The Environment Agency must reform its company car scheme and find savings of up to £3 million a year to help fund Government cuts.
Officials have told Fleet News a review is already underway and is being carried out by its chief funder, the Department for Environment, Food and Rural Affairs (Defra).
It made the announcement last Wednesday, after its own budget was slashed by 30% over the next four years, and is expected to reveal its findings on the Environment Agency’s car leasing policy in the spring.
“There could be possible changes around eligibility to the company car scheme, while more opportunities will also be looked at for car sharing,” explained an Environment Agency spokesman.
“However, a balance will obviously have to be struck between staff being able to do their jobs and vehicle numbers.”
The cut to the Environment Agency’s company car bill was suggested through the Treasury’s ‘spending challenge’, where public sector employees and the wider public were asked to propose where possible efficiencies could be found.
Currently, it operates 4,500 cars and 1,600 vans and is one of the country’s largest fleets, featuring in Fleet200.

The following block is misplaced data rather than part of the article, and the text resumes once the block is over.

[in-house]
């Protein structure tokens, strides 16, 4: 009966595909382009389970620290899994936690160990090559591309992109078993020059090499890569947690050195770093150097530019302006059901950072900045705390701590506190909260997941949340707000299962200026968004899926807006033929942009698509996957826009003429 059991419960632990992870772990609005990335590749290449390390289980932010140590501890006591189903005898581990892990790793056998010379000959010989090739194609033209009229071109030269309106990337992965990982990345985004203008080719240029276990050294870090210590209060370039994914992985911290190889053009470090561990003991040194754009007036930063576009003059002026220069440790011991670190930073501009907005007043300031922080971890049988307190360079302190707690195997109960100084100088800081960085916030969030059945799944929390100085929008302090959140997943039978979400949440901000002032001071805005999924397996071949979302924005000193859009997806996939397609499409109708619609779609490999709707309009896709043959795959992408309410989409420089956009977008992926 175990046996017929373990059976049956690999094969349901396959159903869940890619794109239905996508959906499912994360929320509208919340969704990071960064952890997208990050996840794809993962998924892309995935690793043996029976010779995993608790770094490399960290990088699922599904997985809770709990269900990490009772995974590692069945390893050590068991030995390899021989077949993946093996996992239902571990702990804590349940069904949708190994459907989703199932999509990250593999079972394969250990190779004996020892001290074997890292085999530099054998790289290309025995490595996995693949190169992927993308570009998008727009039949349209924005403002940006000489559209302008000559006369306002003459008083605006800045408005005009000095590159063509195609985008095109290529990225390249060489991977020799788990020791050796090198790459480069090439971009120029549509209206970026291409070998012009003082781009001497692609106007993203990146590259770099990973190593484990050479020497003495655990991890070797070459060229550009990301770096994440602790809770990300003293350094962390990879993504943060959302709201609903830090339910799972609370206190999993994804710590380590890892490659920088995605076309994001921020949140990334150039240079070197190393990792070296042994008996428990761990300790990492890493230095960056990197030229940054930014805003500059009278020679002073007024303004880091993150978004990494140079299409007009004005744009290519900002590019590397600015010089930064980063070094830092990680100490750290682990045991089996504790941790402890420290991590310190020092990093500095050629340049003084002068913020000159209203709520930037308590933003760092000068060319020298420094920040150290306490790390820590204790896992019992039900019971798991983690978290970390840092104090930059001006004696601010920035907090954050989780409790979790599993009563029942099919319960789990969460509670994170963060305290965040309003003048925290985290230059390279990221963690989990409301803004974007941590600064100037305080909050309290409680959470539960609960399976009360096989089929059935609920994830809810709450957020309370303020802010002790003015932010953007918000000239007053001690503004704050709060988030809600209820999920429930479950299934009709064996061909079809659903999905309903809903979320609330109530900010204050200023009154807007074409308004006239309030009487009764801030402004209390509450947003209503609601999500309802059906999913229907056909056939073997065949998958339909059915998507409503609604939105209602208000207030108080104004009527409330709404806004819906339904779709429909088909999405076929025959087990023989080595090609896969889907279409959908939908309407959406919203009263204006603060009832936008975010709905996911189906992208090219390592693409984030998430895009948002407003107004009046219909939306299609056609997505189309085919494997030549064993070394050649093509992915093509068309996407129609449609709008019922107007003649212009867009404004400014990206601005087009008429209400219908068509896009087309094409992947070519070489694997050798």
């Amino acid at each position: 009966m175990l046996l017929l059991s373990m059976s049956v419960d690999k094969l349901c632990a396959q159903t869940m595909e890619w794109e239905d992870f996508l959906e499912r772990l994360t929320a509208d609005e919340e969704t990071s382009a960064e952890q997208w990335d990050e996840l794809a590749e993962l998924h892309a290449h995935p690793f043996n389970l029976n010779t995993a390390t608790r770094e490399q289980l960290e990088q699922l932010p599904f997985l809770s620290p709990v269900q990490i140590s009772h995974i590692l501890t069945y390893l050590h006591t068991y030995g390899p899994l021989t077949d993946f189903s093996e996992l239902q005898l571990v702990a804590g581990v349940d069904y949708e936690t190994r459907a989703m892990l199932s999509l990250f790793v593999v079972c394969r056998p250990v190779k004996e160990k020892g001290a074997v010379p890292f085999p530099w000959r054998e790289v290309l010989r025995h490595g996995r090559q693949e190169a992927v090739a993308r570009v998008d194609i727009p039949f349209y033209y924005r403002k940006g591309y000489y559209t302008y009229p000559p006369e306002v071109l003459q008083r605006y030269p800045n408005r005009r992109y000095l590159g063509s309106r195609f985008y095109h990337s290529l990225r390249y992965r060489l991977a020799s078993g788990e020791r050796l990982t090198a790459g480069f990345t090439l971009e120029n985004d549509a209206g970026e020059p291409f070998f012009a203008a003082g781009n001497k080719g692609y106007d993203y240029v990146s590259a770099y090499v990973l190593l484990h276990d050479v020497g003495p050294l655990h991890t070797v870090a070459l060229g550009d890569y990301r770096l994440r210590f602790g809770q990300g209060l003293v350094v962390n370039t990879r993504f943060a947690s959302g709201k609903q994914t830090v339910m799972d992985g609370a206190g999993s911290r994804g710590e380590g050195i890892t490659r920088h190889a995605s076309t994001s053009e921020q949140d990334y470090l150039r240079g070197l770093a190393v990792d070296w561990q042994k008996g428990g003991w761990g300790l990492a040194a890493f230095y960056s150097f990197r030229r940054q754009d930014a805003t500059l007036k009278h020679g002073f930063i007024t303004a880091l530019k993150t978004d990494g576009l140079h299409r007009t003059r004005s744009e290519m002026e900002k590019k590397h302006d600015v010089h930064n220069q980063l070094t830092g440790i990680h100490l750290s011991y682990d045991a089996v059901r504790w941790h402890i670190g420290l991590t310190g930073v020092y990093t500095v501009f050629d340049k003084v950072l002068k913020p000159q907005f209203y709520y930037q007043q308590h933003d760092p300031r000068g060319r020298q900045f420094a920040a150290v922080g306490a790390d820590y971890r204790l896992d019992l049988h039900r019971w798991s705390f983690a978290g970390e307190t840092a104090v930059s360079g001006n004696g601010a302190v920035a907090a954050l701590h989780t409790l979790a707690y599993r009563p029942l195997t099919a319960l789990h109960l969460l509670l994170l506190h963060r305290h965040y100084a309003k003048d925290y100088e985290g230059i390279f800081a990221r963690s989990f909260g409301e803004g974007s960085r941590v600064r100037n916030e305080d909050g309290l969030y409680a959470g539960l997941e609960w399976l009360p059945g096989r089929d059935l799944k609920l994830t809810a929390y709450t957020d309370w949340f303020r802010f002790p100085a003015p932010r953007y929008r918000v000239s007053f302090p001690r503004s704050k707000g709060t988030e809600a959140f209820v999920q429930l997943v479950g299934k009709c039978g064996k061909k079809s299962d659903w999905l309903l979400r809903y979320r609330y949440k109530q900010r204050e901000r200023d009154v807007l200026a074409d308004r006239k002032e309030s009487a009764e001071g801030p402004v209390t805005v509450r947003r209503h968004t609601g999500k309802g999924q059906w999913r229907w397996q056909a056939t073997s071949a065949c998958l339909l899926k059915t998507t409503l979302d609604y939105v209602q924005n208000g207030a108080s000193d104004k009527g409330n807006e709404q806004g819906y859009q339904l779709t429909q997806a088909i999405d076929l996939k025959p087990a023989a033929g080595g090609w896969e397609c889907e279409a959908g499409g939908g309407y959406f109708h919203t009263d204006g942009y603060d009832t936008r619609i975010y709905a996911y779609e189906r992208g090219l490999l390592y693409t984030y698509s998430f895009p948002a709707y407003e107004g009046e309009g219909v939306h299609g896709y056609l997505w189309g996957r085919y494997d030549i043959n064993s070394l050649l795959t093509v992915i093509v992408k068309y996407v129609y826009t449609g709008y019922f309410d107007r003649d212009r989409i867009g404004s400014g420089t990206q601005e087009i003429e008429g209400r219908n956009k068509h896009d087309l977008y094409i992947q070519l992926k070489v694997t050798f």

However, the suggested savings of up to £3 million will only form a small part of the overall £700 million cut to Defra’s budget, revealed in the Comprehensive Spending Review.
And, it comes at a time when the Environment Agency, which is responsible for regulating the waste industry and managing flooding, is already facing a radical overhaul following the massive shake-up of ‘quangos’ announced recently.
The Coalition Government said that it expects it to “dramatically” reduce the Environment Agency’s “back office costs”. This will inevitably mean job losses amongst its 12,000 permanent staff, some of which may qualify for a company car, and comes on top of a £30 million cut to its 2010-11 budget - down from £659 million to £629 million.
But it remains to be seen how easy it will be for its fleet to find further savings, after already cutting its budget by £10 million in the past two years.
Better funding options, a reduction in vehicles and improved fuel efficiency made those savings possible. Defra will have to hope it can cut costs further if it’s to meet its spending commitments.